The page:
This is the time we decorate the Christmas tree and put up the outside lights. The spiral ornaments for the tree are 3 1/2 inches long. One is sanded and the other one I left the carve marks on the outside. I think it will reflect the light better then the sanded one. I did a craft sale Saturday. It is a good way to introduce carving to my community. The future of carving is through exposure and teaching this as a fun and rewarding hobby. I also gave a few pencils away to young kids who showed interest in carving. The young kids really liked the horses and galloped them across the table before the moms could stop them. There was good interest in my carvings.

Sunday, November 25, 2012

Stetson Cowboys

I had carved this pattern of a cowboy about 4 years ago. These are 5 inches tall, with one having the cowboy legs separated. He also has the ears showing. That made his face thinner which gives a different look to the face. I think carving in the eyes really adds to the face.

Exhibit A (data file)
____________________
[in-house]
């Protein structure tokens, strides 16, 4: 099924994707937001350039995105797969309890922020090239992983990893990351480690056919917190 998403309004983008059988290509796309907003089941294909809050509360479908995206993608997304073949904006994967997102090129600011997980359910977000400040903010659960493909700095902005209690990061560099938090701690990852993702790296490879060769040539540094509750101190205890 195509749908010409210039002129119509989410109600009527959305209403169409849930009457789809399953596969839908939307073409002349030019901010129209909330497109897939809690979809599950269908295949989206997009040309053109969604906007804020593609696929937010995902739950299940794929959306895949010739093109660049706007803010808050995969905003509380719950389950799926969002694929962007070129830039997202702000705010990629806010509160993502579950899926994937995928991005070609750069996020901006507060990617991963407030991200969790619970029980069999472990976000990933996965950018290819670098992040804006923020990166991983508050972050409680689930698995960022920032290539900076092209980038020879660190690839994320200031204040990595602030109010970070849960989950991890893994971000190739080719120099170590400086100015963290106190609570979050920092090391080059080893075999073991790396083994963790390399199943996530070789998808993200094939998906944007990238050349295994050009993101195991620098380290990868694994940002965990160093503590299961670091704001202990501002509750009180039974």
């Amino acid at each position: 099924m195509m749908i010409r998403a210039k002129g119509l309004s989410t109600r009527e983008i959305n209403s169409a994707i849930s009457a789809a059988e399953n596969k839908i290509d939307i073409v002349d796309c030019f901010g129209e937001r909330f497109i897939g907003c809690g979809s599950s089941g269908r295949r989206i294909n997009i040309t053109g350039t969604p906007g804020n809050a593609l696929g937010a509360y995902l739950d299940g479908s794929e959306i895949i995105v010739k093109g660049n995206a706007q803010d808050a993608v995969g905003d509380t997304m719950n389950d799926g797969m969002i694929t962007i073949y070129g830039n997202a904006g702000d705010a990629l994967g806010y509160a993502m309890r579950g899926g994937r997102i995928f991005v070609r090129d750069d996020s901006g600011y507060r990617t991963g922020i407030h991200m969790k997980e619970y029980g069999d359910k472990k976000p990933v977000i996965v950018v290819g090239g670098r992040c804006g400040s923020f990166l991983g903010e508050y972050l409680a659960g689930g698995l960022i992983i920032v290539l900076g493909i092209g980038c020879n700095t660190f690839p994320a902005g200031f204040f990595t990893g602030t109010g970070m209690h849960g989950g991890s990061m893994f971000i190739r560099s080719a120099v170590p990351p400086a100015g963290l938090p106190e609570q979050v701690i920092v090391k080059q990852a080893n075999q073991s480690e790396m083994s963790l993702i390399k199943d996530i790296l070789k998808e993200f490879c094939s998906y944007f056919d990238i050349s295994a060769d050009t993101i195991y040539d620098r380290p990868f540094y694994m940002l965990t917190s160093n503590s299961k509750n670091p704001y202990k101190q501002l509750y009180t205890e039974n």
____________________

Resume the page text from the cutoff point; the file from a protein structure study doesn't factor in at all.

Saturday, November 17, 2012

Indian with Braids

The holiday season has come upon us. Thanksgiving is just a few days away.  Thanksgiving Day is traditionally a day for families and friends to get together for a special meal. The meal often includes a turkey, stuffing, potatoes, cranberry sauce, gravy, pumpkin pie, and vegetables. Thanksgiving Day is a time for many people to give thanks for what they have. I too have many things to be thankful for.
The native american is carved out of cottonwood bark. It's about 11 inches tall. In carving the braids, Don Mertz gave an explanation on how to carve the braids. Draw a zig zag line down the braid. Extend the upward lines to the edge of the braid. Use a v-tool and knife to separate and shape the segments. I hope this helps.

Friday, November 9, 2012